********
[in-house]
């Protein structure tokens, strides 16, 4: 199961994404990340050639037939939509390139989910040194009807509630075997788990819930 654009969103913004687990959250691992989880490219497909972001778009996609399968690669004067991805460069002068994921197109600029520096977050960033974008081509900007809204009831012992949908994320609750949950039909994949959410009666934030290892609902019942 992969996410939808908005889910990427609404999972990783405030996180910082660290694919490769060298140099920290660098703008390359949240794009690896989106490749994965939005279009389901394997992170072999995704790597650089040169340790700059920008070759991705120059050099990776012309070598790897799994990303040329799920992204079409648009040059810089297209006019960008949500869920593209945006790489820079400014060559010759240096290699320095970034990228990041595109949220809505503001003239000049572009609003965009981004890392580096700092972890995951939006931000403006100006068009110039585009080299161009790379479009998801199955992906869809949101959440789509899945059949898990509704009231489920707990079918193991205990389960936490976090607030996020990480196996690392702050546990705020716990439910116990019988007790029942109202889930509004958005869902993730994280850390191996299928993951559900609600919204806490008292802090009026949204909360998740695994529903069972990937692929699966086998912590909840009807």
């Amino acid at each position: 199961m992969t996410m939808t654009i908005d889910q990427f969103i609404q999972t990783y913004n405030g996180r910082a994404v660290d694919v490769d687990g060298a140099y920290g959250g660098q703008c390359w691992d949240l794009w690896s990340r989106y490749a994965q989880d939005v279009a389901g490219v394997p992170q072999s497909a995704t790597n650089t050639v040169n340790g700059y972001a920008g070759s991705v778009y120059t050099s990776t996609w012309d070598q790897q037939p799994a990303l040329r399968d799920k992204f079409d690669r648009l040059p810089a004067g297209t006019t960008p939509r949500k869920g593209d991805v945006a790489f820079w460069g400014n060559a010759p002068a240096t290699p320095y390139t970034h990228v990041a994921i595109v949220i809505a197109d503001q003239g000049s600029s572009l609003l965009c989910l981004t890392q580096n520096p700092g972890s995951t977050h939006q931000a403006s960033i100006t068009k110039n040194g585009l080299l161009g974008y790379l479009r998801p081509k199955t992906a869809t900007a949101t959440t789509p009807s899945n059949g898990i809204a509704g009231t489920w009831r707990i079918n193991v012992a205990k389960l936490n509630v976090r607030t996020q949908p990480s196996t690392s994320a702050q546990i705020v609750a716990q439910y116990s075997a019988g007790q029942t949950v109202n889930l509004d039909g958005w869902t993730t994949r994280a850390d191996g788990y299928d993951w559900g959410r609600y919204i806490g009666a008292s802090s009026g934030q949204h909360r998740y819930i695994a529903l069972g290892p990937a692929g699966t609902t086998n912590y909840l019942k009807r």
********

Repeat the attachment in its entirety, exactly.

[in-house]
């Protein structure tokens, strides 16, 4: 199961994404990340050639037939939509390139989910040194009807509630075997788990819930 654009969103913004687990959250691992989880490219497909972001778009996609399968690669004067991805460069002068994921197109600029520096977050960033974008081509900007809204009831012992949908994320609750949950039909994949959410009666934030290892609902019942 992969996410939808908005889910990427609404999972990783405030996180910082660290694919490769060298140099920290660098703008390359949240794009690896989106490749994965939005279009389901394997992170072999995704790597650089040169340790700059920008070759991705120059050099990776012309070598790897799994990303040329799920992204079409648009040059810089297209006019960008949500869920593209945006790489820079400014060559010759240096290699320095970034990228990041595109949220809505503001003239000049572009609003965009981004890392580096700092972890995951939006931000403006100006068009110039585009080299161009790379479009998801199955992906869809949101959440789509899945059949898990509704009231489920707990079918193991205990389960936490976090607030996020990480196996690392702050546990705020716990439910116990019988007790029942109202889930509004958005869902993730994280850390191996299928993951559900609600919204806490008292802090009026949204909360998740695994529903069972990937692929699966086998912590909840009807």
């Amino acid at each position: 199961m992969t996410m939808t654009i908005d889910q990427f969103i609404q999972t990783y913004n405030g996180r910082a994404v660290d694919v490769d687990g060298a140099y920290g959250g660098q703008c390359w691992d949240l794009w690896s990340r989106y490749a994965q989880d939005v279009a389901g490219v394997p992170q072999s497909a995704t790597n650089t050639v040169n340790g700059y972001a920008g070759s991705v778009y120059t050099s990776t996609w012309d070598q790897q037939p799994a990303l040329r399968d799920k992204f079409d690669r648009l040059p810089a004067g297209t006019t960008p939509r949500k869920g593209d991805v945006a790489f820079w460069g400014n060559a010759p002068a240096t290699p320095y390139t970034h990228v990041a994921i595109v949220i809505a197109d503001q003239g000049s600029s572009l609003l965009c989910l981004t890392q580096n520096p700092g972890s995951t977050h939006q931000a403006s960033i100006t068009k110039n040194g585009l080299l161009g974008y790379l479009r998801p081509k199955t992906a869809t900007a949101t959440t789509p009807s899945n059949g898990i809204a509704g009231t489920w009831r707990i079918n193991v012992a205990k389960l936490n509630v976090r607030t996020q949908p990480s196996t690392s994320a702050q546990i705020v609750a716990q439910y116990s075997a019988g007790q029942t949950v109202n889930l509004d039909g958005w869902t993730t994949r994280a850390d191996g788990y299928d993951w559900g959410r609600y919204i806490g009666a008292s802090s009026g934030q949204h909360r998740y819930i695994a529903l069972g290892p990937a692929g699966t609902t086998n912590y909840l019942k009807r």